It is consistent with the axioms of ZFC that there is a Hamel basis of $\mathbb{R}$ over $\mathbb{Q}$ with complexity $\Delta^1_2$ in the descriptive set theoretic hierarchy. This is true, for example, in the constructible universe $L$, where there is a $\Delta^1_2$ wellordering of the reals, as I explain in this MO answer, which is closely related to this question. Complexity $\Delta^1_2$ is a surprisingly low complexity, since such a set (and its complement) can both be obtained by starting with a certain closed set in $\mathbb{R}^3$, projecting it to $\mathbb{R}^2$, taking the complement, and projecting down to $\mathbb{R}$, and so it would seem to count as fairly explicit.
Meanwhile, there can never be a Hamel basis of $\mathbb{R}$ over $\mathbb{Q}$ that is Borel, that is, with complexity $\Delta^1_1$, since from any Borel Hamel basis one can produce a nonLebesgue measurable set of the same complexity by the Vitali argument (remove an element, take the span of the other elements, and consider its cosets). But of course every Borel set is Lebesgue measurable.
At the same time, it is a consequence of the existence of large cardinals that every projective set of reals is Lebesgue measurable, and in this case, there can be no projective Hamel basis for $\mathbb{R}$ over $\mathbb{Q}$, again by the Vitali argument. The projective hierarchy of sets arises by closing the Borel sets under continuous images, as well as complements, countable unions and intersections. Thus, in such a situation, there can be no easilydescribed Hamel basis for $\mathbb{R}$ over $\mathbb{Q}$.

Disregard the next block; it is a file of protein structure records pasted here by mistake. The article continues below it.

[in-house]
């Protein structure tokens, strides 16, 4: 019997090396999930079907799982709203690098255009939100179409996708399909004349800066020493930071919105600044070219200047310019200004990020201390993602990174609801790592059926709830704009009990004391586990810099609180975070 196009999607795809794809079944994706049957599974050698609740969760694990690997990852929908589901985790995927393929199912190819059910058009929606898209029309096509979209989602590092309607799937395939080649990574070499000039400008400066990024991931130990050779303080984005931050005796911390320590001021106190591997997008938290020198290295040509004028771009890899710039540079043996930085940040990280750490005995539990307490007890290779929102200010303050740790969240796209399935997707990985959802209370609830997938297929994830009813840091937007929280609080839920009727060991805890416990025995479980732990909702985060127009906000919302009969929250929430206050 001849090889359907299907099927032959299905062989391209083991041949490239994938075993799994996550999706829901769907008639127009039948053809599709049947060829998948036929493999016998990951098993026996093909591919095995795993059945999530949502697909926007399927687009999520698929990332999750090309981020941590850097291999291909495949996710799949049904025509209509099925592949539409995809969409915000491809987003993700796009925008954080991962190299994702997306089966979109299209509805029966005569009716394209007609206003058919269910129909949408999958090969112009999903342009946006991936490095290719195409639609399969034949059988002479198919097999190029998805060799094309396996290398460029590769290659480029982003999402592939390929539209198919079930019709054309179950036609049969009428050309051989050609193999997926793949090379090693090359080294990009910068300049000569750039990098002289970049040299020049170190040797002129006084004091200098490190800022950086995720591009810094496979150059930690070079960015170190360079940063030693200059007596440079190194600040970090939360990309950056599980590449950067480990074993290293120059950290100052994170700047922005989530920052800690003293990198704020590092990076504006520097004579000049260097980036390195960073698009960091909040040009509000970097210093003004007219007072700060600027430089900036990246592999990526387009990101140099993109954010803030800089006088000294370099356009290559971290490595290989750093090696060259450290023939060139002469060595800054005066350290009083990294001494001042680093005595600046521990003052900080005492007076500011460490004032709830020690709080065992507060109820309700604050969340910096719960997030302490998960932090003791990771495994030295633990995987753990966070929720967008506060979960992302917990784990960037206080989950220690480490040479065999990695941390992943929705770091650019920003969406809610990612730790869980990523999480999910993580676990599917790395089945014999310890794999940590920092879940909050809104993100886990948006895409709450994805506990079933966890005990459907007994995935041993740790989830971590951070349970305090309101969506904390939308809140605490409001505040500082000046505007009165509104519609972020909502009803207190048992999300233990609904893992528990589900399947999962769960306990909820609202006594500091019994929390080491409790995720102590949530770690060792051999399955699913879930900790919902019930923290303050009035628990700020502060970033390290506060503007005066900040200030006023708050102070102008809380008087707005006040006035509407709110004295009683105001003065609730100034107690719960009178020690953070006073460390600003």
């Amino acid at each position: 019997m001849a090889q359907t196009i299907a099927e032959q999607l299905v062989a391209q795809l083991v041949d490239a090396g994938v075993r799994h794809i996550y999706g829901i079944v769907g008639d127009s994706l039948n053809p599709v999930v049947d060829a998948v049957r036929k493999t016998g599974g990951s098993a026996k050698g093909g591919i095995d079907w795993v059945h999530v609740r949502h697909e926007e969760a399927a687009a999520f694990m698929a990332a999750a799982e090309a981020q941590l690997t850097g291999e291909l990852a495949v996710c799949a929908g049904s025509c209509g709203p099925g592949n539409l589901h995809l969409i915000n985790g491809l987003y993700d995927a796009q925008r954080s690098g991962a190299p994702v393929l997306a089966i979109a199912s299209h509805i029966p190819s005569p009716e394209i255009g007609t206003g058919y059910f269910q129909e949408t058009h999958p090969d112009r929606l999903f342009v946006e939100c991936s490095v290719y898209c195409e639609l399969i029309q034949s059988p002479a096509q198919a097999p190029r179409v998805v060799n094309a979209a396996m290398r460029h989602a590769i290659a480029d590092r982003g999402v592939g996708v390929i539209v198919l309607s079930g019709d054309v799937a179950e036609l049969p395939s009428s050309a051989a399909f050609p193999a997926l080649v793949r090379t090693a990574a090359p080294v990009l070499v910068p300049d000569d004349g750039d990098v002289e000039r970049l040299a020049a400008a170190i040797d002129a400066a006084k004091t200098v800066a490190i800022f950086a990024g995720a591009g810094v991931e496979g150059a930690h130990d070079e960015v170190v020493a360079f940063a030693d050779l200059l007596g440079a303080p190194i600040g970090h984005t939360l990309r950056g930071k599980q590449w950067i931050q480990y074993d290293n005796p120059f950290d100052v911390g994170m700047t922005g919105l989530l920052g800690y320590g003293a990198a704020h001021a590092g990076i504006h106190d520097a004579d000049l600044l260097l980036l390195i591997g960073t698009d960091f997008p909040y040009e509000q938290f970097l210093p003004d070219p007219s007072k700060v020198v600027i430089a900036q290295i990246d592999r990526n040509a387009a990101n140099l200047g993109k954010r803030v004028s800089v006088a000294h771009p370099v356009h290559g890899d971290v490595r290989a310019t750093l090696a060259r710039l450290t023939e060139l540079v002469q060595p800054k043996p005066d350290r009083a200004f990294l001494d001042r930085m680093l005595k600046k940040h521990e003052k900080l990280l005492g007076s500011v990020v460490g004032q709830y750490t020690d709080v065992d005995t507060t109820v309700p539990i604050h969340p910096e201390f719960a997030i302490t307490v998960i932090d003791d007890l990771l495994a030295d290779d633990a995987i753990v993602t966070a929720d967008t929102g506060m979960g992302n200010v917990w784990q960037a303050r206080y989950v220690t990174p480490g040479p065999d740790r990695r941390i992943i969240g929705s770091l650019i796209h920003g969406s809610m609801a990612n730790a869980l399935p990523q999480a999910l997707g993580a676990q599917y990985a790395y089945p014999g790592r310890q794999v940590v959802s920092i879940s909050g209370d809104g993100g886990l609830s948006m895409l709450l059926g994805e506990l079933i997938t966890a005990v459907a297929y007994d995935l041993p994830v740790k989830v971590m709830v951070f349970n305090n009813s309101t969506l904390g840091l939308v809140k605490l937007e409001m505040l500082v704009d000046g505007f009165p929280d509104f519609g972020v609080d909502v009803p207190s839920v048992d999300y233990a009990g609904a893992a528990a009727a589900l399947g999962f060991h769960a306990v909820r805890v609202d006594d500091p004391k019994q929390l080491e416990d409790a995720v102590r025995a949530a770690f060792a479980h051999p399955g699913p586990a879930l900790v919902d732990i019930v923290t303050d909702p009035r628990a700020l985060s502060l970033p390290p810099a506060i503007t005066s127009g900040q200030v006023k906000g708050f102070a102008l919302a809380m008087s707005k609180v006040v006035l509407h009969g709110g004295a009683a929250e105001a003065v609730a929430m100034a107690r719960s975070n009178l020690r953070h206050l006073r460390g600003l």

2$\begingroup$ OK, what is the closed subset of $\mathbb{R}^3$? (sorry for being such a jerk...) $\endgroup$ Nov 15, 2010 at 15:12

$\begingroup$ Sheikraisin, the construction is only guaranteed to work in the settheoretic universe $L$, and the description of the wellorder (and hence the Hamel basis) makes use of the detailed structure of that universe (so it won't really be comprehensible without knowledge of the structure of $L$). The closed set corresponds to the realquantifier free part $\psi(x,y,z)$ of the $\Sigma^1_2$ description $\varphi(x)\iff\exists y\forall z\ \neg\psi(x,y,z)$. We may assume that $\psi$ has complexity $\Pi^0_1$, which means it describes a closed set in $\mathbb{R}^3$. $\endgroup$ Nov 15, 2010 at 17:12

8$\begingroup$ I think you and I are using different definitions of the word "explicit". There isn't any pornography made by logicians, is there? $\endgroup$ Nov 17, 2010 at 13:06